Sudan rebels appeal for UN relief corridors

Tuesday March 15 2016

A child and her mother walk towards their settlement in north Darfur. Hundreds of thousands of Sudanese still live in camps since being displaced from their homes after a brutal conflict erupted in the western region of Darfur in 2003. FILE PHOTO | AFP | UNAMID

Sudanese rebels have called for the opening of United Nations supervised humanitarian corridors through the neighbouring countries to deliver aid to the war areas in the country.

The Sudan People's Liberation Movement/ Northern sector (SPLM-N) urged the international community to convince Khartoum to accept the opening of the routes through South Sudan, Ethiopia and Kenya to deliver food to more than one million people living in the rebel-controlled areas in South Kordofan and Blue Nile states.

The SPLM-N call comes a few days before the beginning of new round of talks between the Sudanese rivals in the Ethiopia, under the auspices of the African Union team headed by former South African President Thabo Mbeki.

READ: AU to broker talks between Sudan opposition and gov't

The Famine Early Warning Systems Network (FEWSNET) warned in a report this week that the war areas in Sudan faced an emergency level food crisis from March until September.

FEWSNET announced that the situation in South Kordofan and the Darfur Marra Mountains was alarming due to war.


In statement extended to the Africa Review on Tuesday, SPLM-N called on the mediation to separate the humanitarian and political talks, with the former being given priority.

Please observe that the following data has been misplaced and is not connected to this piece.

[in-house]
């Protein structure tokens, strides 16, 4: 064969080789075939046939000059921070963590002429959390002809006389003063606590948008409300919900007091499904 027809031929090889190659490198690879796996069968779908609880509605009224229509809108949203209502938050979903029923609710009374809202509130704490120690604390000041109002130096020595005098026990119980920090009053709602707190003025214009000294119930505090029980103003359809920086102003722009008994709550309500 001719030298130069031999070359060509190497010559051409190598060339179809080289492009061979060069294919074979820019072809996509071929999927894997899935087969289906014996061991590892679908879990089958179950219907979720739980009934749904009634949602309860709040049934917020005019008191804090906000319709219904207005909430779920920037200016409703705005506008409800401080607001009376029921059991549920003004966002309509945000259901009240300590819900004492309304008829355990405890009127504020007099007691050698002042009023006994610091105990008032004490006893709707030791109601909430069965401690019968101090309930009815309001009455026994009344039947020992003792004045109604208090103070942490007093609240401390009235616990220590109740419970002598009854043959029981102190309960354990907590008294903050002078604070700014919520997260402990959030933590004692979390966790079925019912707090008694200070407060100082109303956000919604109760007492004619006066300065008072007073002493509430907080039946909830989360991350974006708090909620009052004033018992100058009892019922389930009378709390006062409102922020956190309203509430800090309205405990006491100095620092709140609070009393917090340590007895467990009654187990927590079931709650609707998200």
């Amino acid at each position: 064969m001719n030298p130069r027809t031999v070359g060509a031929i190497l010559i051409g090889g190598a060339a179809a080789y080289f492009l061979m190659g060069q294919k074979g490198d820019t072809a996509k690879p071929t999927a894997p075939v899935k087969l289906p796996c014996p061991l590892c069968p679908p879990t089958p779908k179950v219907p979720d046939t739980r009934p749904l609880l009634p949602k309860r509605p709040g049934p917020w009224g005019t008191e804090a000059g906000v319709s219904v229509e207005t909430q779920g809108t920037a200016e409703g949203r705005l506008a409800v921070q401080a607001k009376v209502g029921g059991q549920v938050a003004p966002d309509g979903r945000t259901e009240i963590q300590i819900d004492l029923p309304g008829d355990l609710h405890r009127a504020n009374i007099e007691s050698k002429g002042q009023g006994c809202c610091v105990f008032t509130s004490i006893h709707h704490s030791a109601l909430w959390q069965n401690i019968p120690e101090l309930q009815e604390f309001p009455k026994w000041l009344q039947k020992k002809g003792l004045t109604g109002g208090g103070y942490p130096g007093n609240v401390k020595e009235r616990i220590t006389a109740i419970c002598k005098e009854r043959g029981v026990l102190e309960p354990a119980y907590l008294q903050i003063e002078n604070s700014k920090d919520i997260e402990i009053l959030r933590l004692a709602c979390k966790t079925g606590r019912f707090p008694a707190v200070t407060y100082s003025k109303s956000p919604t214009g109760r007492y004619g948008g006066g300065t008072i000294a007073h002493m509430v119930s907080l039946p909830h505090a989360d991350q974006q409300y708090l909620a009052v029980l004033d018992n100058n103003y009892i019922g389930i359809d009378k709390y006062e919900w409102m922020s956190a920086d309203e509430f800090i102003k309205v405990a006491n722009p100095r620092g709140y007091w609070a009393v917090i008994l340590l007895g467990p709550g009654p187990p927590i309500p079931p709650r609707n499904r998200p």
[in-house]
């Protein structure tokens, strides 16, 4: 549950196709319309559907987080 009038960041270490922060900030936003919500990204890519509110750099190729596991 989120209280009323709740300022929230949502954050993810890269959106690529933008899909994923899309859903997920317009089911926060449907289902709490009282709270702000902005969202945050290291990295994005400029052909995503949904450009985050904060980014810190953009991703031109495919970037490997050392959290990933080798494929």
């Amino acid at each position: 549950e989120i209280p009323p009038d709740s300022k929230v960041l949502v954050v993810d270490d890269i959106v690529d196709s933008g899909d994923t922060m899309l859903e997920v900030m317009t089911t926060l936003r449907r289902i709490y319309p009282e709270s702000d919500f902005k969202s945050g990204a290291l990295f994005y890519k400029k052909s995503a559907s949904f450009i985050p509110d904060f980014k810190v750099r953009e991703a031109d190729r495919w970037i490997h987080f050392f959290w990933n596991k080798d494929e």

The rebel group reiterated that humanitarian agreement, including multiple access points from inside and outside Sudan, would include El-Obeid, Kadugli and Damazin from inside and Ethiopia, Kenya and South Sudan from outside the country.

''After five years of the NCP (National Congress Party) war against the SPLM-N and after the same period of negotiations, it is evidently clear that the call made by the SPLM-N five years ago to separate the humanitarian process from the political process is not only in line with the international humanitarian law, but it is the only option to end the suffering of civilians and to deny the Sudan government their usual game of using humanitarian assistance for war and political purposes,'' SPLM-N statement emphasised.

An agreement was signed in Switzerland in January 2002 on the Nuba Mountains between the SPLM –under the late John Garang- adopting the ceasefire in South Kordofan and Blue Nile states to allow humanitarian aid though Kenya and Ethiopia.

However, the Sudanese government later rejected the SPLM-N demand, stressing that the aid delivery was an exclusively domestic issue.

The Sudanese Humanitarian Aid Commission (HAC), in statement on Tuesday, refused to deliver the humanitarian aid directly from outside, insisting it should only come through Khartoum.

HAC stressed that Sudanese aid workers should be involved in the distribution of the relief.

Khartoum says it was not ready to repeat the previous humanitarian deals signed with the SPLM because the rebels diverted humanitarian aid to their troops.